Two former Merrill brokers won $1.167 million in an arbitration award from Merrill Lynch for deferred compensation benefits that, according to certain clauses in their employment contracts, were supposed to vest if they left for “Good Reason” following a change of ownership at the firm. The brokers left after the Bank of America takeover of Merrill Lynch in late 2008. It's the first case nationally of its kind for Merrill brokers.

The attorney for the two brokers, Michael Taaffe, with Shumaker, Loop & Kendrick, has filed similar claims against the firm for other brokers totaling around $5 million, he says. He also says he has numerous brokers lined up to file additional claims.

“Any broker who left Merrill Lynch after the September 15, 2008 merger announcement, through the present day, could benefit through our Award finding that Merrill Lynch was in breach of contract by failing to vest stock and cash upon departure after the change of control,” said Taaffe.

A Merrill spokesman said the firm does not think the impact or import of the decision is as significant as Taafe makes it out to be, “given that the basis of the decision wasn't detailed.” Further, the spokesman noted that the arbitration panel awarded these individuals only a portion of the amount they sought. It denied the claimants' request for punitive damages and attorneys fees.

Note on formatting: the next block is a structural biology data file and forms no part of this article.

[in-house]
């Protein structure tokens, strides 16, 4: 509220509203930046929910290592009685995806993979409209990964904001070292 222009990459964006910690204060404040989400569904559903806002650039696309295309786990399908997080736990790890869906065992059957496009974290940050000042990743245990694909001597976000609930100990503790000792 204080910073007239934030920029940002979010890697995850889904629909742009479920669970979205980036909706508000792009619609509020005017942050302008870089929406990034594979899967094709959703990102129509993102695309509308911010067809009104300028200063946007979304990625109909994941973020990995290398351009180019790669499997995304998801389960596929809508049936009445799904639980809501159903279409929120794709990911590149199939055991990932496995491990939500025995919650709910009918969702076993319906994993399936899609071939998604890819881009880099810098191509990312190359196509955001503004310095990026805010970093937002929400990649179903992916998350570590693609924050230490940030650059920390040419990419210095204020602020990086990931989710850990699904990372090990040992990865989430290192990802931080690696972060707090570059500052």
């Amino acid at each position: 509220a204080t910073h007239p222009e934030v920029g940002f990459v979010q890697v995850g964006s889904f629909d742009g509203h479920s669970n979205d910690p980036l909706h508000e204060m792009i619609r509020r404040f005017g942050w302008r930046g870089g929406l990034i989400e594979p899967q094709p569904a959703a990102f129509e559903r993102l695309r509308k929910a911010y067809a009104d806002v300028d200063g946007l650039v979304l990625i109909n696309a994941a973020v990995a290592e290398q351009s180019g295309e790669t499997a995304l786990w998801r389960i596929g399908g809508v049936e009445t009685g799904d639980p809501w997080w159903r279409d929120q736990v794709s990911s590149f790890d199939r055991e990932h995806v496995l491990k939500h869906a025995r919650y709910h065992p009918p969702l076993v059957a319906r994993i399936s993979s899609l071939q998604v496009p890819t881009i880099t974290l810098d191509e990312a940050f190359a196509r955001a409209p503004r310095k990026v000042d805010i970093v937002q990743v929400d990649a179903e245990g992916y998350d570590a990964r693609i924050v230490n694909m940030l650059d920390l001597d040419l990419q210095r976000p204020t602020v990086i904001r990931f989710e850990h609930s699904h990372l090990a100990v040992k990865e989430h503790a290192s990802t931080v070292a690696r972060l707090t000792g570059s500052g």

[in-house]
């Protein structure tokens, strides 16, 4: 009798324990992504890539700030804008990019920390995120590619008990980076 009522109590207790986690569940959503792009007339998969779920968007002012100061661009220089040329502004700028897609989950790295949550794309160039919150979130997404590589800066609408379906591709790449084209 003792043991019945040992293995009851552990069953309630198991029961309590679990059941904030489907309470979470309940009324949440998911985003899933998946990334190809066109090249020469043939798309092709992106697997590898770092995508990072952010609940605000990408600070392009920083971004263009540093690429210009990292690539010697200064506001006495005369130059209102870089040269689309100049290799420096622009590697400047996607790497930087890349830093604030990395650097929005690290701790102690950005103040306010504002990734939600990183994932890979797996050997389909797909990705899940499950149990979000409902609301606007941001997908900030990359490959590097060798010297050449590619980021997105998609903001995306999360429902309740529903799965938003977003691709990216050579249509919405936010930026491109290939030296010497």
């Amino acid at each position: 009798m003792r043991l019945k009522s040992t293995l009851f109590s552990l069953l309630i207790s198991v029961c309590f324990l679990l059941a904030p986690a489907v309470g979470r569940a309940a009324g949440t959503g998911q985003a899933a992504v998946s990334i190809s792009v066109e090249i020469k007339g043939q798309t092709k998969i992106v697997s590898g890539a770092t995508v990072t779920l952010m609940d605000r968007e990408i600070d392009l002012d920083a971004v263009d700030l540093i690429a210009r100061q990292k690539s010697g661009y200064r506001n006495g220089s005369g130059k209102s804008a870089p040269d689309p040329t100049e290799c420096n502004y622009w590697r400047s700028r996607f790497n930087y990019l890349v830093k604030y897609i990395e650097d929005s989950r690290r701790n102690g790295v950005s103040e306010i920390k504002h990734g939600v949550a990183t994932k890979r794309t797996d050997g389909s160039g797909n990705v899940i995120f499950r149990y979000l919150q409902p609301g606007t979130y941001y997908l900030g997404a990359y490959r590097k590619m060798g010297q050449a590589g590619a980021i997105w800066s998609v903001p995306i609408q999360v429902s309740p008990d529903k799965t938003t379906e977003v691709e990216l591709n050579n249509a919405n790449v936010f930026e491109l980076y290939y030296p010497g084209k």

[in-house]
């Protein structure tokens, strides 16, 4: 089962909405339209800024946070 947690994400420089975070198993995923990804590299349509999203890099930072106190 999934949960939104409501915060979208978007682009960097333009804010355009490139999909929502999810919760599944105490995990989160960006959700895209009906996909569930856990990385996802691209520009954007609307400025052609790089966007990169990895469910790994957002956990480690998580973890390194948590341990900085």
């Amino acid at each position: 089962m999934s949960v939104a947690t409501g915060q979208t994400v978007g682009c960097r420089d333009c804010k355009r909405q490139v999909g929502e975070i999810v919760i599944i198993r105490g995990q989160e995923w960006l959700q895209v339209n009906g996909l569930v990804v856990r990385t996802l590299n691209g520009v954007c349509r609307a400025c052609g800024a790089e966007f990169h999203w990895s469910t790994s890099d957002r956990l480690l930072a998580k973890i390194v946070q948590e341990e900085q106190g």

Good Reason?

Under Merrill's various deferred comp plans (including FACAAP, LTICP, Growth Award, Wealthbuilder) if a broker resigned for “Good Reason” Merrill Lynch was required to immediately vest and pay the awards to its departed brokers in cash, according to Taaffe. Good Reason was defined differently in the different plans, but essentially applies to anything that was “detrimental to compensation, benefits or position subsequent to the change in ownership or control,” says Taafe.

Taaffe estimates that the value of Merrill stock and cash retained by Merrill Lynch that should have vested to brokers resigning for “Good Reason” ranges from $100 to $300 million. Plan documents show such awards had to vest at around $37 per share, according to Taafe. At the time of the BofA deal, Merrill stock was trading around $11.

Approximately 2,000 to 3,000 brokers left the firm between September 2008 and now, according to Taaffe’s data. Merrill did not pay out deferred comp benefits to many of the brokers who left, and many of them may have had “Good Reason” to get them, says Taafe, since the compensation plan changed for the worse for certain brokers after the Bank of America takeover.

“Internal emails from that time suggested that brokers with less than $600,000 [in production] were not going to be happy with the new comp plans,” he says.

Only those brokers who did not sign the retention agreement that Bank of America offered were—or are—eligible for vesting of deferred comp for “Good Reason.” That’s because those who signed the agreement waived their right to claim “Good Reason.”

Many brokers did sign the retention agreement, in part because they faced “threats of removal from the account redistribution list if the Retention Agreement was not executed,” according to Taafe, and such accounts were expected to be a major source of business growth for many brokers at the time “because they were going to be cutting so many lower-end brokers.” In addition, Merrill delayed releasing its new compensation agreement until December, after the Nov. 14 deadline for signing the retention agreement had passed. The retention agreement was only offered to brokers with $600,000 in production or more.